Heat waves, droughts, wildfires, drinking water shortages and flooding.
Those are some of the climate risks that Coquitlam city hall will keep a close eye on starting this year, as it shapes its future policies, plans and practices.
Last fall, city council unanimously approved its Climate Adaptation Strategic Plan (CASP) to boost its climate action pledge, signed in 2007, to lower greenhouse gas emissions and implement programs to address climate change.
According to the CASP, which was funded through the Federation of Canadian Municipalities, temperatures in Coquitlam are set to rise 1.8 degrees C higher on average by 2050, and 3.5 degrees C more by 2080. That could have a devastating impact on the snow melt, the drinking water, and plants and animals, the report reads.
As well, the amount of rain in the fall, winter and spring months is projected to rise by 2% by 2050 and 6% by 2080; however, summer rain will drop by 6% by 2050, and 10% by 2080, with potential consequences to the city’s drinking water, sewers, transportation and emergency response systems.
Sea levels, too, are expected to go up by 30 cm by 2050, and 80 cm by 2080, with subsequent flooding to properties, roads and services if the city doesn’t take action.
Jaime Boan, Coquitlam’s general manager of engineering and public works, the city department tasked to handle most of the CASP goals, said a number of steps are already underway to safeguard infrastructure and services in the event of extreme weather.
The CASP framework calls for eight initiatives to start this year:
• revise the storm sewer design criteria to include climate change factors, and identify system capacity, to address inland flooding
• work with the Fraser Basin Council to develop a flood protection strategy across municipalities as well as plans and capital works to prevent coastal flooding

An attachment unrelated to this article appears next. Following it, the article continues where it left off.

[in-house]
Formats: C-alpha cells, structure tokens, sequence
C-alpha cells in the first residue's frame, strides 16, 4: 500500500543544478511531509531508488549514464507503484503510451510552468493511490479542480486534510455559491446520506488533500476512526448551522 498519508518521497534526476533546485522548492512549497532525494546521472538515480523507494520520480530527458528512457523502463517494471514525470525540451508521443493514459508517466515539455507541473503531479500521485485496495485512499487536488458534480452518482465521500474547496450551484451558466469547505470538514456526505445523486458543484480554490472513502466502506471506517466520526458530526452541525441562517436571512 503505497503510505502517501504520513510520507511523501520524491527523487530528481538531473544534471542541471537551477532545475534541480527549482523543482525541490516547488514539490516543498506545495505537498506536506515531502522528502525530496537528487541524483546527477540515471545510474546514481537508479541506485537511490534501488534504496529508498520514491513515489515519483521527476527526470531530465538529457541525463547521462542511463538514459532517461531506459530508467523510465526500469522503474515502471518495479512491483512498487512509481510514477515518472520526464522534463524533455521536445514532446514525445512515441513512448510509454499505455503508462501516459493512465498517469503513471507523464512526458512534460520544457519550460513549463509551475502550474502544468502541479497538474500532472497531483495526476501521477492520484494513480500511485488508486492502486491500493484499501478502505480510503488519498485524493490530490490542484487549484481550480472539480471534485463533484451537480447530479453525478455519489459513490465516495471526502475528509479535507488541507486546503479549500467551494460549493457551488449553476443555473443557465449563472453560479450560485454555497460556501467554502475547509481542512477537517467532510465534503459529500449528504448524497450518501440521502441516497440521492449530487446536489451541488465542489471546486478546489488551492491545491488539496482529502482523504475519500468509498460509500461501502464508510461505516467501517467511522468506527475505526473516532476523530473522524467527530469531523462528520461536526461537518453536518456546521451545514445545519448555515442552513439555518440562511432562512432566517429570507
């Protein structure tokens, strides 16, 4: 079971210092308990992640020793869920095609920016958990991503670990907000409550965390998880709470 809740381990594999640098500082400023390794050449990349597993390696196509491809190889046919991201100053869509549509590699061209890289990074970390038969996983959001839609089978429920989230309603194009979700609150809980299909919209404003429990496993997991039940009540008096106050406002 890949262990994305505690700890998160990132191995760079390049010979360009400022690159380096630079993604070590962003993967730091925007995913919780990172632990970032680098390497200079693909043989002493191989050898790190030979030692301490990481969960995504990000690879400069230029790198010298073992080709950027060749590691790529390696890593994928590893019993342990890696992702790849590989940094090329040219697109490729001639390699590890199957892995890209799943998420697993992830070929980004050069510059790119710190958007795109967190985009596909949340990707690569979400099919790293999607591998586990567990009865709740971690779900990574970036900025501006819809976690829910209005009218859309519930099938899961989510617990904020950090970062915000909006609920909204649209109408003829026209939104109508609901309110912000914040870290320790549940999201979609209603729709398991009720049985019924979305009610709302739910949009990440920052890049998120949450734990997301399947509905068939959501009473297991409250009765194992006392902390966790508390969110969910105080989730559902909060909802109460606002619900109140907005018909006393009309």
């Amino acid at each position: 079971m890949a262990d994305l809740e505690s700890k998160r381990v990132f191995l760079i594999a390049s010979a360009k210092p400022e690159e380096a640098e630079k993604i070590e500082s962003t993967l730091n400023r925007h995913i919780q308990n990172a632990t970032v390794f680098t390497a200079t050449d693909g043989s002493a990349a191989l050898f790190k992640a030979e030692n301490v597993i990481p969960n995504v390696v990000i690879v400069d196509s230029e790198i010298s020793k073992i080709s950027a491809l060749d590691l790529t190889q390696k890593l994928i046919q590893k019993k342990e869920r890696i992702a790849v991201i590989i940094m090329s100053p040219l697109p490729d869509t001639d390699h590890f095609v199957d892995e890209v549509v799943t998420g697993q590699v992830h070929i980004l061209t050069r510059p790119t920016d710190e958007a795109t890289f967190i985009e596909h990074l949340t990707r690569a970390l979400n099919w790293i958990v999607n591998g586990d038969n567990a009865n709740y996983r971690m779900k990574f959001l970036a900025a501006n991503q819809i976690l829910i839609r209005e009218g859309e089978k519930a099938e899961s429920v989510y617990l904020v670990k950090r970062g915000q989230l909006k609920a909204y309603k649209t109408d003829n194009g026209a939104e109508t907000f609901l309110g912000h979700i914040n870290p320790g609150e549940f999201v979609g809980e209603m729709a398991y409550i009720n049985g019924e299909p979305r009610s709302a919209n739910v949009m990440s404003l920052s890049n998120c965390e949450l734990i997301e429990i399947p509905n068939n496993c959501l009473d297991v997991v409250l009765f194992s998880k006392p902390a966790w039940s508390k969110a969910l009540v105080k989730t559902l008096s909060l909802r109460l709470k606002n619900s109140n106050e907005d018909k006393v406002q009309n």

• study drinking water conservation options, to address drinking water shortages
• continue implementing rainwater management measures for all new developments, to avoid droughts
• look at adding more clean air shelters in civic facilities, in case of wildfires
• monitor the urban tree canopy, to prevent heat waves
• assess the health of natural ecosystems, to avoid droughts
• and update or expand the interface wildfire risk management policy, to mitigate wildfires where homes are on the edge of forests
At the Oct. 26 council meeting, Mayor Richard Stewart, who chairs the Metro Vancouver committee on liquid waste, said the city’s action list doesn’t include Inflow and Infiltration (I&I) — specifically, where storm drains are improperly linked to sewer outlets.
And he raised concern about the need for the Tri-City municipalities to work together should an interface fire break out. City manager Peter Steblin told council that Coquitlam is assisting Belcarra, which currently doesn’t have a sufficient water supply to douse flames.
Coun. Bonita Zarrillo said she’s pleased to see the tree canopy component added to the CASP, and noted food security should also be included.
The CASP forms part of the city’s overall environmental sustainability plan, and is expected to be carried out over a number of years, Boan said.
The CASP used data and research by the Intergovernmental Panel on Climate Change, Metro Vancouver’s climate projections, climate models from the Pacific Institute for Climate Solutions and Canada’s Changing Climate Report.